Accountability in Your Basketball Practices

Accountability in Your Basketball Practices

This basketball coaching article was written by Kyle Getter, an assistant men’s basketball coach at Liberty University. 

 

As basketball coaches, we all want to hold our players accountable in practice and games, both defensively and offensively. There is an old saying that “you play as you practice.” Therefore we are constantly working on developing good habits every day in basketball practice so that they will carry over to us executing in the game.

This leads to the question of how do you work toward developing these habits consistently? In my experience, it often is not enough to tell a guy to stop turning the ball over or to stop allowing the middle drive in practice. You have to put something on it.

There must be consequences if they fail to do what you demand. Whether it is running sprints, pushing a sled, or a point competition, there must be consequences to not executing.



To help build our habits consistently, we started having a practice long competition called “50/50.” Mike Jones, our Head Coach at Radford University, came up with the basketball drill, and since we have implemented it into our practices, we have seen our execution improve.

We have found that this method of accountability works better because peer pressure comes into play. Each individual’s actions affect the entire basketball team, and everyone is paying for mistakes, not just the person committing the mistakes.

Here is how the drill works. You have 2 teams and start the competition with each team having 50 points. Then throughout practice, every live drill will be scored based on the “50/50” scoring system. All point totals can be more or less points, and categories can change depending on what you want to emphasize with your basketball team that particular day.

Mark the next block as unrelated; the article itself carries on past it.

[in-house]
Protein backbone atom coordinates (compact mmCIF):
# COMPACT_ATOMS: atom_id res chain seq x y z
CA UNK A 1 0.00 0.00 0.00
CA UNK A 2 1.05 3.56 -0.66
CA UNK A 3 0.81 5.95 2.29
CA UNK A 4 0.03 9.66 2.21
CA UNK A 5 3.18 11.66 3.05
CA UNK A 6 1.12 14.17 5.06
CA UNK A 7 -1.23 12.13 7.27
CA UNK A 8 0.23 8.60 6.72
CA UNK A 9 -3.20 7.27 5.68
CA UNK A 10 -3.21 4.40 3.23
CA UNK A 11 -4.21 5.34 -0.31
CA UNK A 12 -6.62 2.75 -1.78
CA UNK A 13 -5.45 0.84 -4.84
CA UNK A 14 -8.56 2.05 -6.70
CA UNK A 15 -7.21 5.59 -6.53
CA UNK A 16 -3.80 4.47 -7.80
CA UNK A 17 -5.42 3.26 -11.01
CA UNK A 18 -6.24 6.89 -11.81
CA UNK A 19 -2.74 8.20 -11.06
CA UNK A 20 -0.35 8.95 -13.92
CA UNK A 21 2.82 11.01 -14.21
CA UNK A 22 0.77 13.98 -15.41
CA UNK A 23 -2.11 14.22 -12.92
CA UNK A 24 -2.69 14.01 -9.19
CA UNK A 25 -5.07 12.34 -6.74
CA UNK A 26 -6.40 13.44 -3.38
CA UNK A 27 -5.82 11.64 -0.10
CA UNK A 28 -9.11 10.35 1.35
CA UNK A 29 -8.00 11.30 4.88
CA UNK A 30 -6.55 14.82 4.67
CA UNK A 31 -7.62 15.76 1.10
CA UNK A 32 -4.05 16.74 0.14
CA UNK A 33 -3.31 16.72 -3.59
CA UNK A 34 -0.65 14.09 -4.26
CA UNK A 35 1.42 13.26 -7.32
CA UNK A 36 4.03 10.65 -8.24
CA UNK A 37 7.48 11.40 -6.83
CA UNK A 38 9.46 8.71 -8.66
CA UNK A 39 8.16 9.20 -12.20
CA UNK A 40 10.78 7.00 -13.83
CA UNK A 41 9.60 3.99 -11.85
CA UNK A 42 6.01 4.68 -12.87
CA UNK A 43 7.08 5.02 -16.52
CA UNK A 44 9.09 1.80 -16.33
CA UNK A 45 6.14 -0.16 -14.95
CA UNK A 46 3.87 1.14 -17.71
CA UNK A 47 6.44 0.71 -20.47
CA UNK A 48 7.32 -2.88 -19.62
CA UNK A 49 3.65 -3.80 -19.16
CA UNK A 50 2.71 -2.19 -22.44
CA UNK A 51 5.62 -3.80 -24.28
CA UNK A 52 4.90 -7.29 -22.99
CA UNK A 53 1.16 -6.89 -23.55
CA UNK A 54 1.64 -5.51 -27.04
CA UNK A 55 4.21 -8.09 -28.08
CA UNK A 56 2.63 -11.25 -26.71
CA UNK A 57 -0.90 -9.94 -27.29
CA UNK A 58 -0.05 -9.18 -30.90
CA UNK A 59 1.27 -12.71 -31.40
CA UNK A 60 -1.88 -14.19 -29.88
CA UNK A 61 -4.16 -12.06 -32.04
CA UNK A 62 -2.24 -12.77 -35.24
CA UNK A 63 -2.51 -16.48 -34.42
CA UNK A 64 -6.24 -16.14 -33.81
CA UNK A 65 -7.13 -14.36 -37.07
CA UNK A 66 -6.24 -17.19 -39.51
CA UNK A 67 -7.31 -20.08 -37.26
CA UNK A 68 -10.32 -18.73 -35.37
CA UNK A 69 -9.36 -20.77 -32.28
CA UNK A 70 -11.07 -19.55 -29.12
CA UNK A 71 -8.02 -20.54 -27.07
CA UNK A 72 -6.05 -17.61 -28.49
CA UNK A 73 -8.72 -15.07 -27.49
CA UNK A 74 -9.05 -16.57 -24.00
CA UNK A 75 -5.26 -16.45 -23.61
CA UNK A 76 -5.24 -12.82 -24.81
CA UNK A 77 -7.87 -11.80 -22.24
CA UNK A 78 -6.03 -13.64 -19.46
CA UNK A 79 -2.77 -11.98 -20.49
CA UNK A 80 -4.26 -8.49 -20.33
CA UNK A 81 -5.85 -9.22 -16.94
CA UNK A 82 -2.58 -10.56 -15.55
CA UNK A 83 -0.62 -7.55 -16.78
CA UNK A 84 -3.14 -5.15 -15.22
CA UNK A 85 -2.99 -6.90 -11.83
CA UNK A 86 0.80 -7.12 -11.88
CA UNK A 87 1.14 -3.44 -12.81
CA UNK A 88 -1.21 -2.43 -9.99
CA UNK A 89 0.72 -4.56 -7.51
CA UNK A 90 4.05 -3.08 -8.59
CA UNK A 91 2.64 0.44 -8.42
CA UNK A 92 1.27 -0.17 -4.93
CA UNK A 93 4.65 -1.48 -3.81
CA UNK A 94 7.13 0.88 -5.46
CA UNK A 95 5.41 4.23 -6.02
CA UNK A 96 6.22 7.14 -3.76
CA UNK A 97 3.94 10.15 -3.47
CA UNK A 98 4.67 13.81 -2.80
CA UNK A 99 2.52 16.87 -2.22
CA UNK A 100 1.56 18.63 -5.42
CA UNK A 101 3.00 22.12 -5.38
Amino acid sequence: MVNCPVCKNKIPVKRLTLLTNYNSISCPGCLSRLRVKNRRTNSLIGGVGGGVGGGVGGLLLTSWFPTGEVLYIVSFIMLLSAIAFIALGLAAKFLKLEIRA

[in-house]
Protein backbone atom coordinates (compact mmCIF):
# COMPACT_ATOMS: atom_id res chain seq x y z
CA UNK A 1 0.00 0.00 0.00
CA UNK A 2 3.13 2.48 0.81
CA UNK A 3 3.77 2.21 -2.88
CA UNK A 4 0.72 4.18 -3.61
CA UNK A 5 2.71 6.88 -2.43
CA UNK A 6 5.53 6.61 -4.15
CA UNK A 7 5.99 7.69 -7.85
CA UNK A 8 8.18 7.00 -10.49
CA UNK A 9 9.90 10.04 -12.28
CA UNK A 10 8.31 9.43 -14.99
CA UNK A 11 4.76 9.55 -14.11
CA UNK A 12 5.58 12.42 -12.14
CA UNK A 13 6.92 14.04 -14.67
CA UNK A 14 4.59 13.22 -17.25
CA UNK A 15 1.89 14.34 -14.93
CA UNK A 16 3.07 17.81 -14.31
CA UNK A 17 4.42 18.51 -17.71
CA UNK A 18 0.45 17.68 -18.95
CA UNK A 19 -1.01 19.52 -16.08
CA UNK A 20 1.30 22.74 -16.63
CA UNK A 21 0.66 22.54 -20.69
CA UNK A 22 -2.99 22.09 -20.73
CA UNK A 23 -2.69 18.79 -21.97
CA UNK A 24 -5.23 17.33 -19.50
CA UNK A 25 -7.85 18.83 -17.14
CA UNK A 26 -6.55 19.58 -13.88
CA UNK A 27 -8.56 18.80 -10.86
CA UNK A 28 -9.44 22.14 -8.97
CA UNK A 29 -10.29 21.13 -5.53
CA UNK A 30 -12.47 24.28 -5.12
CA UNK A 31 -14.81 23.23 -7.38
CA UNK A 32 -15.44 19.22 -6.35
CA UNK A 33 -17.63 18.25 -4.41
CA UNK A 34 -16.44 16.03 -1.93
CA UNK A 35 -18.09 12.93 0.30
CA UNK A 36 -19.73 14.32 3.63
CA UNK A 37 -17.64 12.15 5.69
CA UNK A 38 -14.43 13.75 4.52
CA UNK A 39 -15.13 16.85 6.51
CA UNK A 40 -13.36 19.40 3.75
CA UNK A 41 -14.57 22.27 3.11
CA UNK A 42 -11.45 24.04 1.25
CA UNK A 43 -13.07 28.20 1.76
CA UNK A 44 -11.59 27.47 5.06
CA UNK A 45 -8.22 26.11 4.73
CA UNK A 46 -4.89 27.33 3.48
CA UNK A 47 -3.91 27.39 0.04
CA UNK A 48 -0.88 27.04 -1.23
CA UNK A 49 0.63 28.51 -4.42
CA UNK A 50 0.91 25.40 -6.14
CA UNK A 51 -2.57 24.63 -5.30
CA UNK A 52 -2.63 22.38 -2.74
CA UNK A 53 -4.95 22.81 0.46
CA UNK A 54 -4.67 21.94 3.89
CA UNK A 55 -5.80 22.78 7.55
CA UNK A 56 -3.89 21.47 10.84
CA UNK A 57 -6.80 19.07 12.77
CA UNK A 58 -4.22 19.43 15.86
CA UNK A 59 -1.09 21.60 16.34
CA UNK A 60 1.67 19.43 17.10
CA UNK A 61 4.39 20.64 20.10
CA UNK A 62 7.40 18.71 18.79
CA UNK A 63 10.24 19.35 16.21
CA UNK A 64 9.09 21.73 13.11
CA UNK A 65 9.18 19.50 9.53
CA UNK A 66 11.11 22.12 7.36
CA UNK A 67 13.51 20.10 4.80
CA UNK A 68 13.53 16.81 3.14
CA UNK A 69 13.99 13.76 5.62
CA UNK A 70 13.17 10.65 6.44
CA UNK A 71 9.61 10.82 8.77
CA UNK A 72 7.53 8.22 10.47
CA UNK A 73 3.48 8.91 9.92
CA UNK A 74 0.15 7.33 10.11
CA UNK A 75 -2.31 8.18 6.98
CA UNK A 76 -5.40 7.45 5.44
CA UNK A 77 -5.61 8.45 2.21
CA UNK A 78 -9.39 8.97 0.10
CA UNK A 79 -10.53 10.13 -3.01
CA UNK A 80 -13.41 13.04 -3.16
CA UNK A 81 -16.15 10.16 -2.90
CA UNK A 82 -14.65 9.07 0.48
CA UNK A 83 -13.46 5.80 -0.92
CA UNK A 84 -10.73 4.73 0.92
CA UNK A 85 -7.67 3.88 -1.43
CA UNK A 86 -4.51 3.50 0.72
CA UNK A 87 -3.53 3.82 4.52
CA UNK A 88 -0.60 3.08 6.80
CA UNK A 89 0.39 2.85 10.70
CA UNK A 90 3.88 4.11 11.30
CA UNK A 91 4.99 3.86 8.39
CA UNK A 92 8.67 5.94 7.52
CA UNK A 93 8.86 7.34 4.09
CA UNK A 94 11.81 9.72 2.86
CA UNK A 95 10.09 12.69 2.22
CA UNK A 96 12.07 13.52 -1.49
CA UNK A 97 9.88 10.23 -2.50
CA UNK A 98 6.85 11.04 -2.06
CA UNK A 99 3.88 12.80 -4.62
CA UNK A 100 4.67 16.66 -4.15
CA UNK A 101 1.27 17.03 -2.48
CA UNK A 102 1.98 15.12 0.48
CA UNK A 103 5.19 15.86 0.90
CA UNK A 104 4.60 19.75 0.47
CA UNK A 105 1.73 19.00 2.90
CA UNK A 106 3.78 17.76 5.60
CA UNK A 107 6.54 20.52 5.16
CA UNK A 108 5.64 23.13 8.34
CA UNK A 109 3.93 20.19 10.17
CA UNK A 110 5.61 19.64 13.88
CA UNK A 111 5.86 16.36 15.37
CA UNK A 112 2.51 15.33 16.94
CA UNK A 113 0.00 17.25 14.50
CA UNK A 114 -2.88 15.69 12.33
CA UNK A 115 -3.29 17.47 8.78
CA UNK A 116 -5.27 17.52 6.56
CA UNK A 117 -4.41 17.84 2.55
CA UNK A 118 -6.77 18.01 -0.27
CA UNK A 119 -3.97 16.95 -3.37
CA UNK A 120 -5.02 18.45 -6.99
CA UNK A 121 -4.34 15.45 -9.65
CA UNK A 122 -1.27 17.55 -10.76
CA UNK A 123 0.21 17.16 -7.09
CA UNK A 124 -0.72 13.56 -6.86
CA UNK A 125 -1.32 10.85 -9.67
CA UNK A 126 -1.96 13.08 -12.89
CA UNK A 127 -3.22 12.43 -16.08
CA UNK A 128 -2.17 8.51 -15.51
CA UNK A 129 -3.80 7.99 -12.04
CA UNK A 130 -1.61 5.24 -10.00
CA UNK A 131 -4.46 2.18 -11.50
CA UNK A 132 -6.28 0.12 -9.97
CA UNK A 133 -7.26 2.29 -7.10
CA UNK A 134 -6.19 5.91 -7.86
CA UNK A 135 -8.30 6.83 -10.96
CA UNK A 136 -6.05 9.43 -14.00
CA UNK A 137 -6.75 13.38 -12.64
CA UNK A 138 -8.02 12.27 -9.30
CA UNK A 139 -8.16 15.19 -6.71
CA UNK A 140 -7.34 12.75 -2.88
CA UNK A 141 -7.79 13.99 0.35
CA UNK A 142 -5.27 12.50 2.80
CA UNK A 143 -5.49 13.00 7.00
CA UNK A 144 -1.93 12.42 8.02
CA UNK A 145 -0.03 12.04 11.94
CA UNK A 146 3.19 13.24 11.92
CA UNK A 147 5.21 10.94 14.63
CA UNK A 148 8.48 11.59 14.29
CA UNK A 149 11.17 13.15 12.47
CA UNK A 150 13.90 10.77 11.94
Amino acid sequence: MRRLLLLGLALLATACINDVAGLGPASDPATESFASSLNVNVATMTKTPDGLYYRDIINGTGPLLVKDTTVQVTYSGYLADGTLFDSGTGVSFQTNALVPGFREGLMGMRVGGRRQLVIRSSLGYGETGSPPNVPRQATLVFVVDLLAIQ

It is a running score, and at the end of practice, the losing team owes running sprints. We usually have 3 down and back sprints (9 seconds each) and a 30-second sprint (foul line, ½ ct, opposite foul line, and full-court) as the penalty for losing. Below is an example of our “50/50” scoring system.

 

Offensive Points

  • Off. Reb = +2
  • 2/3 = +2/+3
  • Perfect Execution = +2
  • No Execution = -3
  • Turnover = -5
  • No Talk = -2
  • Common Foul = +1
  • Shooting Foul = +2/+3

Defensive Points

  • Deflection = +2
  • Charge = +5
  • Middle Drive = -3
  • Show N Go = +2
  • Launching Pad and Seal Down = +4
  • No Talk = -5
  • Team Block-Out = +2

 

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5 Responses

  1. I’m a student manager at Niagara and I love this! It keeps a competitive edge within players and forces them to constantly play hard!

  2. Hi I’m from Dakar Senegal, I’m learning coaching by your website and I like this kind of training because it offers to players a good mind in a game.

  3. Sad in India coaches waste students time and most of the time students are waiting for a Ball ..Poor planning and facilities effects the quality of the Game prevailing..

  4. Nice concept, but unless you have student assistants/managers, this is difficult. The H.S. coach that is in the gym alone with with his players is most likely not going to take/have the time to do this during the course of a practice.

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This basketball coaching article was written by Dale Layer, head men’s basketball coach at Liberty University (Big South Conference). Coach Layer was previously at Colorado